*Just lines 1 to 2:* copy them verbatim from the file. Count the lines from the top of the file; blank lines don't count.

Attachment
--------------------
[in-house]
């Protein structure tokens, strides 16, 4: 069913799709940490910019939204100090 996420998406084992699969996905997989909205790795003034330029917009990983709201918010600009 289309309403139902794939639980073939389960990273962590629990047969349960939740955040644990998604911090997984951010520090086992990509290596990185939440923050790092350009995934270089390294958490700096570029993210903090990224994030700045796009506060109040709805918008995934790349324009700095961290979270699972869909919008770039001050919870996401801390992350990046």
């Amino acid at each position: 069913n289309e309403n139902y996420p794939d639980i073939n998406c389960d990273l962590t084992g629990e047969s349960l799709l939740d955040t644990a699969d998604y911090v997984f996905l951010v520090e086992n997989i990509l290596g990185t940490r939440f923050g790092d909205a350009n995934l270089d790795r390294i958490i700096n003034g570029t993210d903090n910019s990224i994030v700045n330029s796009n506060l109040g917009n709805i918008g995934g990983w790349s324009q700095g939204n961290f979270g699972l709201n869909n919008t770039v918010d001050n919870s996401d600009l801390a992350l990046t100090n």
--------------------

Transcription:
[in-house]
């Protein structure tokens, strides 16, 4: 069913799709940490910019939204100090 996420998406084992699969996905997989909205790795003034330029917009990983709201918010600009 289309309403139902794939639980073939389960990273962590629990047969349960939740955040644990998604911090997984951010520090086992990509290596990185939440923050790092350009995934270089390294958490700096570029993210903090990224994030700045796009506060109040709805918008995934790349324009700095961290979270699972869909919008770039001050919870996401801390992350990046």